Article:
Bitter and jaundiced - but in a good way
Parris's sketches illustrate the ludicrously tribalist nature of British politics. To any even slightly independent or indifferent observer (say, 99% of the population), any minute differences between the Conservative and Labour policies are entirely overwhelmed by their similarities. Yet virtually the entire parliamentary calendar, not to mention vast acres of newsprint and entire epochs of television coverage, is devoted to rows about (essentially) whether the country should be one millimetre further over to the left or the right.
In the first half of the book, Parris illustrates this nicely. He's an ex-Tory MP writing for The Times. You wouldn't seriously expect anything other than whole-hearted support of Conservative policy (unless it appears to be insufficiently supportive of the rights of multi-billionaire media tycoons, obviously). The sketches mock all sides, but while the tone is fond for Tories (he even manages to say something nice about the appalling Anne Widdecombe), it's downright nasty towards Labour, right from the moment of their election. This despite the fact that New Labour policy was broadly the same as Conservative policy anyway.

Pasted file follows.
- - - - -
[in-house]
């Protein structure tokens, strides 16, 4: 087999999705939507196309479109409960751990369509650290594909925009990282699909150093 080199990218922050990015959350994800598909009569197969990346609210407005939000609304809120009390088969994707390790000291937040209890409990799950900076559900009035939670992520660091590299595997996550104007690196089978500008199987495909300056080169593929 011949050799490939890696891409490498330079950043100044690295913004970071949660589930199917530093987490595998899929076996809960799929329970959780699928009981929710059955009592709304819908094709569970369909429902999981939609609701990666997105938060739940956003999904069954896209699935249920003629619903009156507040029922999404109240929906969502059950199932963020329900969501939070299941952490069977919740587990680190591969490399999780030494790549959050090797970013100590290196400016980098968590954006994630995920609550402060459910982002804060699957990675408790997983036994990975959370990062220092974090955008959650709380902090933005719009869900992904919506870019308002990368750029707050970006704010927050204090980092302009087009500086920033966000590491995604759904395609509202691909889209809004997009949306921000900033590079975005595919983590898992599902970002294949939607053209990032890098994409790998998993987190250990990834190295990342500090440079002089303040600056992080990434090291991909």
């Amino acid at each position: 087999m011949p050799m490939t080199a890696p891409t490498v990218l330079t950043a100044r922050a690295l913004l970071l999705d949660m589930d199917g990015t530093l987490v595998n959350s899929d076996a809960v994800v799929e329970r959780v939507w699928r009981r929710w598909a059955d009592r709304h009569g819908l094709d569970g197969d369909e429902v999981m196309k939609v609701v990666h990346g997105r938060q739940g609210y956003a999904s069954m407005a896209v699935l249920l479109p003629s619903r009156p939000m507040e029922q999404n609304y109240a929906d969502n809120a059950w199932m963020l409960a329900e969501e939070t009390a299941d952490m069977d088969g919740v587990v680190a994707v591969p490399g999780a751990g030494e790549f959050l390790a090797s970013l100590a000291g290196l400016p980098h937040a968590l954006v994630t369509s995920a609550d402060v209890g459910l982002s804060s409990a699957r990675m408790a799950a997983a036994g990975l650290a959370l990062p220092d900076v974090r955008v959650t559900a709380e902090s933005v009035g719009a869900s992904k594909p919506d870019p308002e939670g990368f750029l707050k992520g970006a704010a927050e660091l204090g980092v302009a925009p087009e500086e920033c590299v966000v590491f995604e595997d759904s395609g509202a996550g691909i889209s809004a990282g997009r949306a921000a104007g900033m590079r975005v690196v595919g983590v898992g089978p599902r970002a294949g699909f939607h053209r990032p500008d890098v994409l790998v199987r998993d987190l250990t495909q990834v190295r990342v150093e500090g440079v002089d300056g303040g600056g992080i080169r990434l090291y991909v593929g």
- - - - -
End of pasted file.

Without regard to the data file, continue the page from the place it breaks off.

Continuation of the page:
However, there's a six month gap in the middle of the book, where Parris takes off to South America or somewhere to research another book. He resumes the sketches afterwards but is noticeably more critical of the Conservatives - indeed, of all politicians. The first piece on his return is not even an attempt at satire, just an exasperated diatribe on how politics and politicians are lost in their own little world. I find it interesting and illuminating that this is what strikes even a seasoned insider after a time outside of the environment - and seems truer than anything else in the book.